An advocacy group that also serves as a training vehicle for law students at UNC-Chapel Hill may come screeching to a halt by order of university system officials.

That group is the UNC Center for Civil Rights, whose mission was summarized in comments made by Director Ted Shaw to the Chapel Hill Town Council on Monday.

“Since 2001, it has represented black, brown, poor people in North Carolina with respect to issues of racial justice, economic equity, and it does work that, I think, serves the state and the country,” he affirmed.

The center fulfills a dual purpose of providing legal representation for minority groups while giving law students an opportunity to gain experience with actual litigation.

That litigation has caused the UNC Board of Governors to ask whether an enclave of lawyers in the university system should be allowed to try cases in official capacity.

“The BOG is attempting to stop the center from litigating, and that would effectively mean it would gut the center,” explained Shaw.

Council members also heard from managing attorney Mark Dorosin on the extent to which the center focuses on issues that concern residents of Chapel Hill.

“The center, for a long time, has represented the Rogers-Eubanks Neighborhood Association in their struggles for environmental justice,” he noted. “We’ve also worked extensively with the Jackson Center, the RENA Center, with EmPowerment on issues related to housing, making sure people have access to wills so people can preserve the land that they have — so we certainly have a local aspect.”

According to Dorosin, those issues are addressed by lawyers at the center who receive no financial assistance or compensation from the state government.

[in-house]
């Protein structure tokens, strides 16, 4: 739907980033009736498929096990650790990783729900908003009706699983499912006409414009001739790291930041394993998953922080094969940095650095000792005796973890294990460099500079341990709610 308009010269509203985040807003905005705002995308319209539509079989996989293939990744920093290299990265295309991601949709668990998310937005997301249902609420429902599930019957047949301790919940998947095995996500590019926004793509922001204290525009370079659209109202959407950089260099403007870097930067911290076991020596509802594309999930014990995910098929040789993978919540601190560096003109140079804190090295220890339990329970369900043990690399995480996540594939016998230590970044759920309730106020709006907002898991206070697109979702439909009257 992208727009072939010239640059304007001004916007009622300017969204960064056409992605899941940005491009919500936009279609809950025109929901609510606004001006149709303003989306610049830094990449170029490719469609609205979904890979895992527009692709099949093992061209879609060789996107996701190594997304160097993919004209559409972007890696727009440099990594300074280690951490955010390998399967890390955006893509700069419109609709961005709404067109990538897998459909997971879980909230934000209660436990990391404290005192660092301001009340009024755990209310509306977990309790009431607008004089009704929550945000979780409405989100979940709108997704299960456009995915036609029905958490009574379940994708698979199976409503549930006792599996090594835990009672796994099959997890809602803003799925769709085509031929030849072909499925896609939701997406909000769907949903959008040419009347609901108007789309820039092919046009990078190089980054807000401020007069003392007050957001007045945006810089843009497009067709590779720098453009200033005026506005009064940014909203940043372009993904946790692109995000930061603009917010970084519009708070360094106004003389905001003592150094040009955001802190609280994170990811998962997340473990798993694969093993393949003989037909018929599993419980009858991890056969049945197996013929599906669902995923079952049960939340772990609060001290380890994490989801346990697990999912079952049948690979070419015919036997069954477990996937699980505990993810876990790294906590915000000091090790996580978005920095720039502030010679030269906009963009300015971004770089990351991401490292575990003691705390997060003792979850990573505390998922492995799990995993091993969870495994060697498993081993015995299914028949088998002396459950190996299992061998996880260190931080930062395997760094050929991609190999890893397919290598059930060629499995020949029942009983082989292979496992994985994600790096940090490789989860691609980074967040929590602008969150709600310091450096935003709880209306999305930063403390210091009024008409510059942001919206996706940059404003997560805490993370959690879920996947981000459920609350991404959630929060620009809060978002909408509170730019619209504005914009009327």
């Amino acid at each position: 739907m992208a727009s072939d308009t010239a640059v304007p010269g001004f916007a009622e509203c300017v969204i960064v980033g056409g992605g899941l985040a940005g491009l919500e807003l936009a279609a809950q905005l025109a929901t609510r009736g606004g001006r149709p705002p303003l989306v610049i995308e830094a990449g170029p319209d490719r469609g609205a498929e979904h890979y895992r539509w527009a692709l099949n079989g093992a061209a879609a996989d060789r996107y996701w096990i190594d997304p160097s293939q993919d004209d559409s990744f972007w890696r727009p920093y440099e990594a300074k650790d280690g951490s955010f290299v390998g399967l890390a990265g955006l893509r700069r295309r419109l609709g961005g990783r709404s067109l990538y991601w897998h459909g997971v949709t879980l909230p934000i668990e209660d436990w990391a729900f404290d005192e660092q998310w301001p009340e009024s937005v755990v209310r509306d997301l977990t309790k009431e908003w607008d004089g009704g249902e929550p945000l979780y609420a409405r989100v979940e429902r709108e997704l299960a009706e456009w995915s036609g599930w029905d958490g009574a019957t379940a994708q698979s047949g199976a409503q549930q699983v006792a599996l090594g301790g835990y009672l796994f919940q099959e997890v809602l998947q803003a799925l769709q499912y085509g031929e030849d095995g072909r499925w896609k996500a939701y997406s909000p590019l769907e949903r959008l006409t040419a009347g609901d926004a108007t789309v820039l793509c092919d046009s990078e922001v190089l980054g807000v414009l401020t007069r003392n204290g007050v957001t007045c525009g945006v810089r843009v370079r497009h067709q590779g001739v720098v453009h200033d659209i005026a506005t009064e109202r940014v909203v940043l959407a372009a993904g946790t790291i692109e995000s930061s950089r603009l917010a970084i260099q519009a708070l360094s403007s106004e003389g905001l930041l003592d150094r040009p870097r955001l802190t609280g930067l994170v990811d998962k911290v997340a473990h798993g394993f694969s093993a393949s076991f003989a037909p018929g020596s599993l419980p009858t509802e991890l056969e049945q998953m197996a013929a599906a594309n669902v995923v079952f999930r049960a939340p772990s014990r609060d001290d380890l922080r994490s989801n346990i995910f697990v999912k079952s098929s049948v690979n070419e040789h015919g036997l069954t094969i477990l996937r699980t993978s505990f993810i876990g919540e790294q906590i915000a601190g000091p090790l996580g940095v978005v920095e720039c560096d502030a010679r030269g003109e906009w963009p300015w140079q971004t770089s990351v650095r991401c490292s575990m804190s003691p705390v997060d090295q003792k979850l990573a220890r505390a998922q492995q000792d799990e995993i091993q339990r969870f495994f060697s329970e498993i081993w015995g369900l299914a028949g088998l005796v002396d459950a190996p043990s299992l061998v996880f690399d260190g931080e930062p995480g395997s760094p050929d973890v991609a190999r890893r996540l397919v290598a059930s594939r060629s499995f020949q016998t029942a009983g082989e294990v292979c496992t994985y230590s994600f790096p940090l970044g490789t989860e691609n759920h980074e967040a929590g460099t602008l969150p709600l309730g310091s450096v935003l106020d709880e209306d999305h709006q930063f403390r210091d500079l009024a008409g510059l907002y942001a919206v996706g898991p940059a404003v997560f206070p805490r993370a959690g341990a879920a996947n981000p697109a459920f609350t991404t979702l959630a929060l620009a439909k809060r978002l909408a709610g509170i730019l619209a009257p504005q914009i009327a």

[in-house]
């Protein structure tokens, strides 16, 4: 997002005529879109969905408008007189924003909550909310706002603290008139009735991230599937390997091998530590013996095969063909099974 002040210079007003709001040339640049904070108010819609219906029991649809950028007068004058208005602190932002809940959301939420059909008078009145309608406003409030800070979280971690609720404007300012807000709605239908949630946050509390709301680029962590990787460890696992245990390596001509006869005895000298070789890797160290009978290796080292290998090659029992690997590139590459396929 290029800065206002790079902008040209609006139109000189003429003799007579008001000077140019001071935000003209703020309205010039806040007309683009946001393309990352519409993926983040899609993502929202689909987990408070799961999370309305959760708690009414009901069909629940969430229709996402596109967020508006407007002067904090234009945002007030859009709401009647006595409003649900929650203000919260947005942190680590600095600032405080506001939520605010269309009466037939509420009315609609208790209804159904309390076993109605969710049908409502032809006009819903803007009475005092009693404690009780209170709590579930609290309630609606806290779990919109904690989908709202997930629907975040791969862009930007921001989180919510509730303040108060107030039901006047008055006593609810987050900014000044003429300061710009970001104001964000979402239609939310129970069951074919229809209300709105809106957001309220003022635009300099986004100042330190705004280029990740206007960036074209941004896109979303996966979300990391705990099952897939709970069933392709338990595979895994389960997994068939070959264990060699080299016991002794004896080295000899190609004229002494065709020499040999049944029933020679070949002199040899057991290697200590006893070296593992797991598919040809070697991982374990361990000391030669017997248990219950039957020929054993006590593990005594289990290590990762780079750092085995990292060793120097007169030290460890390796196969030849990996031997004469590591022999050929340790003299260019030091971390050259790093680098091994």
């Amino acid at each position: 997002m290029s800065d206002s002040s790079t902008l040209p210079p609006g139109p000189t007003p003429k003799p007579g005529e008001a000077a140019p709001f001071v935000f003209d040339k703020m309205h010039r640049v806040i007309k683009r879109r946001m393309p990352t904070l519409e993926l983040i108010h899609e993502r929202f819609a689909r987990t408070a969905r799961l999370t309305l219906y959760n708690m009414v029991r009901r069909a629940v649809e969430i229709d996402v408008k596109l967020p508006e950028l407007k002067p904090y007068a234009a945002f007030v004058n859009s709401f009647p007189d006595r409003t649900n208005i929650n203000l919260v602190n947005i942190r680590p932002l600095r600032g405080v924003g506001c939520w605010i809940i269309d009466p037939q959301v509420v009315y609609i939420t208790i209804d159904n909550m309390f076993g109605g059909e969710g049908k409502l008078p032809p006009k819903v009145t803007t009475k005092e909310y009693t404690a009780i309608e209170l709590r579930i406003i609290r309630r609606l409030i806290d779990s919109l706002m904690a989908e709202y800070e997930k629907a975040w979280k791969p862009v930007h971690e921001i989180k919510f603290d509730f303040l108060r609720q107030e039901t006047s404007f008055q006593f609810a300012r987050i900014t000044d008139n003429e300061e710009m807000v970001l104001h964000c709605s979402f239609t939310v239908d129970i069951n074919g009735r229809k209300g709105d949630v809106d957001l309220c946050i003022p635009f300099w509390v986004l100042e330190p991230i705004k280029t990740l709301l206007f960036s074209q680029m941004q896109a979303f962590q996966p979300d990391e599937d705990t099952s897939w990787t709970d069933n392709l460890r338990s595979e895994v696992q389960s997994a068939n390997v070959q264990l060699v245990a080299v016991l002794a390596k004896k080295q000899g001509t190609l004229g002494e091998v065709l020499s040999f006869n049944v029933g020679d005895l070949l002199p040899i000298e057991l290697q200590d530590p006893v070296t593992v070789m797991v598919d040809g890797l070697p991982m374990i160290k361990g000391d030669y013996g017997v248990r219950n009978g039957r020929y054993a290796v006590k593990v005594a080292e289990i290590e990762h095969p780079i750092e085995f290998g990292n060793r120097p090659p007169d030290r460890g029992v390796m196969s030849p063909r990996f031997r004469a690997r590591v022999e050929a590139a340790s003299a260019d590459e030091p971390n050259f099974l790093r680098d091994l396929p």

“We get no state money at the UNC Center for Civil Rights,” he emphasized. “All of the money that we use has to be raised privately from foundations, from grants, and from individual supporters.”

Despite the fiscal independence of the center, Steve Long of the UNC Board of Governors maintains that “suing the state and its municipalities violates the mission of the university.”

Lawsuits involving those entities were filed three years ago by the center when it represented the plaintiffs in Everett v. Pitt County Board of Education.

The type of representation provided by the center led Chapel Hill Mayor Pam Hemminger to applaud its intentions, regardless of the politics that surround it.

“We are very supportive of making sure that everyone is represented well and has access to good representation,” she stated. “We appreciate the work you do; we know it’s hard, but we’re glad you’re fighting the good fight.”

The Chapel Hill Town Council voted unanimously to affirm its support for the UNC Center for Civil Rights ahead of a comment session scheduled for this Thursday.

The session is open to the public and will take place at the UNC Center for School Leadership Development on Friday Center Drive from 11:00 AM to 1:00 PM.

Photo by Dan Sears/UNC.